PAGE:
All too soon it was time to start the trek back toward civilization, though we’d spent about an hour and a half at the overlook. We’d planned on taking a different route back to Hurricane, turning east at the north end of Toroweap Valley and going across the south slope of Mt. Trumbull. Very shortly after taking the turn and starting to gain elevation up the mountain, we ran into snow on the road. The road climbed higher and the snow got deeper. Eric was in the lead in his Jeep and I was second in line. The Jeep did a good job of staying on top of the snow, but my truck was digging in deep and I was running at high RPMs just trying to keep my forward momentum. Eventually I bogged down and couldn’t move forward, and the engine and transmission were running very hot. Eric had forged ahead but ran into some downed trees that we wouldn’t have made it past anyway, so he turned around and rejoined the group.
While I was turning the truck around, I got stuck in the deep snow and couldn’t move. Craig was behind me and was in the best position to winch me out. He set up a snatch block against a tree and pulled the truck toward the right-rear quarter until I was finally able to move again. I backed up off the side of the road so I could get turned around and got stuck again. The truck was sitting right on Craig’s winch cable, so Eric had to pull me out this time. Between using the winch and a direct pull, we finally got the truck pointed the right direction. Craig then got his Jeep stuck trying to turn around behind me and I ended up pulling him out with the truck. Hey, at least I can say that my truck pulled a Jeep Wrangler Rubicon out of the snow. 😀 I had almost as much fun getting stuck and unstuck as I’d had at the Grand Canyon. We ended up following our original route back out of the area while the setting sun lit up the western sky. We freshened up a little at the Cahill’s house, then went into St. George for burgers at Five Guys and some frozen custard at Nielsen’s. The evening was topped off by a dip in the jacuzzi and a very relaxing night’s sleep.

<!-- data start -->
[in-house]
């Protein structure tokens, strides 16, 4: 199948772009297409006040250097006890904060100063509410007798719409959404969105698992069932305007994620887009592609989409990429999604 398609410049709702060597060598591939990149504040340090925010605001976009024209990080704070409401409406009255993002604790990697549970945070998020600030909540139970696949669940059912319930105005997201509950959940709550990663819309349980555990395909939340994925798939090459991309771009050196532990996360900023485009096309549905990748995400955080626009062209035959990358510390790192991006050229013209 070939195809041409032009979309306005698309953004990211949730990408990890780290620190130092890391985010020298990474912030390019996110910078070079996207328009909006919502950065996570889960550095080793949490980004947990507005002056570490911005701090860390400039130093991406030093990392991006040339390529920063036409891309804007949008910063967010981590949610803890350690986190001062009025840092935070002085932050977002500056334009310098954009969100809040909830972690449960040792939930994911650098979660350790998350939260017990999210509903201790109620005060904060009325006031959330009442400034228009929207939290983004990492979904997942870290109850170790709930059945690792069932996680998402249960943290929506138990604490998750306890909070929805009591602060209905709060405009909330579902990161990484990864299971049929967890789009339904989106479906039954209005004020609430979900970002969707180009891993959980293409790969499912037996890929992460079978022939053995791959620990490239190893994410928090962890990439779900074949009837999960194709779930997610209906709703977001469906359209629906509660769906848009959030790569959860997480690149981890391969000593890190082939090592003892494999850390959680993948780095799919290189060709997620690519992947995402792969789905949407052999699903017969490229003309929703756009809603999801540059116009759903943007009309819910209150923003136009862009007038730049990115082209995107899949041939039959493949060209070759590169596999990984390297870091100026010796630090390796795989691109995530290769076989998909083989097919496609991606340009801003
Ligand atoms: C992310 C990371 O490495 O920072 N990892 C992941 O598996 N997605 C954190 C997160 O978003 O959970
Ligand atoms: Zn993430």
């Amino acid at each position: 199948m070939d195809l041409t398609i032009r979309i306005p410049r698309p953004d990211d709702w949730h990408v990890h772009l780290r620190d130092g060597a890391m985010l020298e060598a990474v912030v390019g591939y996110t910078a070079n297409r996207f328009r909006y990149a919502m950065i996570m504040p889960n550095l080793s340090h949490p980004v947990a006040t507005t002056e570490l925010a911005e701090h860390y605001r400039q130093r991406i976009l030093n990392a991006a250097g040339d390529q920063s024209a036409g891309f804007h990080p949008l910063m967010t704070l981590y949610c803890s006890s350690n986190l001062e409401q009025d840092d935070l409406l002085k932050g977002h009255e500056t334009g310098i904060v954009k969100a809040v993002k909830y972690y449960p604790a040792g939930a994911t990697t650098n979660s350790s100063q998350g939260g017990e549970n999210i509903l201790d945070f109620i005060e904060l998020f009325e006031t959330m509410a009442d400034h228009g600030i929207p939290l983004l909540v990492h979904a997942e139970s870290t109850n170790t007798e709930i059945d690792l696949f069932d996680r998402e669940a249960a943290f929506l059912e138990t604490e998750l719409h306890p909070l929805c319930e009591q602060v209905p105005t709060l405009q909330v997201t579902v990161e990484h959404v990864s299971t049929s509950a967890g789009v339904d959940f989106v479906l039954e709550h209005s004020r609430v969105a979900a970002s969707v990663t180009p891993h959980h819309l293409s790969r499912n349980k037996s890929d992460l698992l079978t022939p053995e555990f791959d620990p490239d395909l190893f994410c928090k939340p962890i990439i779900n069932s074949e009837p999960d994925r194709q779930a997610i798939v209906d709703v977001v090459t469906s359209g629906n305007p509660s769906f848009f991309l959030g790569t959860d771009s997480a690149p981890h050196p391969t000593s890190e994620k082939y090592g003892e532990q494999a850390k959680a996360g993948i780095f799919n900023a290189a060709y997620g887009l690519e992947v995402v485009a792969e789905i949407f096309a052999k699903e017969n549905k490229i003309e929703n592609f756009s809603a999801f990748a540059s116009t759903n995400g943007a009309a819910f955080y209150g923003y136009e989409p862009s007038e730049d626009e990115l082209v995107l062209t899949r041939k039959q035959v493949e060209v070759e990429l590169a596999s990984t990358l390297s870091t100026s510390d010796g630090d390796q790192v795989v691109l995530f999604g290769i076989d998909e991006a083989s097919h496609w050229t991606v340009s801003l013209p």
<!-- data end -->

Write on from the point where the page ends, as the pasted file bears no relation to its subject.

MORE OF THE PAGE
Sunday came and it felt like Friday had been a week ago, yet it still seemed too soon to be leaving. We piled in the Jeep for one last little adventure, this time near Leeds and Silver Reef. We found some geocaches and explored old buildings and cemeteries and abandoned silver mines. One place in particular was very cool–a deep vertical mine shaft with a huge metal grate over the top. There was a small magnetic geocache attached somewhere to the grate, so Chris and Eric and I walked out to find it. It was unnerving walking out onto the bars with nothing below, mostly because I think it would be painful if a leg fell through. We reluctantly wrapped up our caching adventure and returned to Hurricane to load our stuff into the truck and say goodbyes. It had been an incredible weekend, and the Cahills were excellent hosts and tour guides and friends. Traci and I left with a promise to return, and I’m looking forward to going back someday.
GPS Tracklog and Photo Waypoints (Google Earth .KMZ Format)
GPS Tracklog and Photo Waypoints (Google Maps)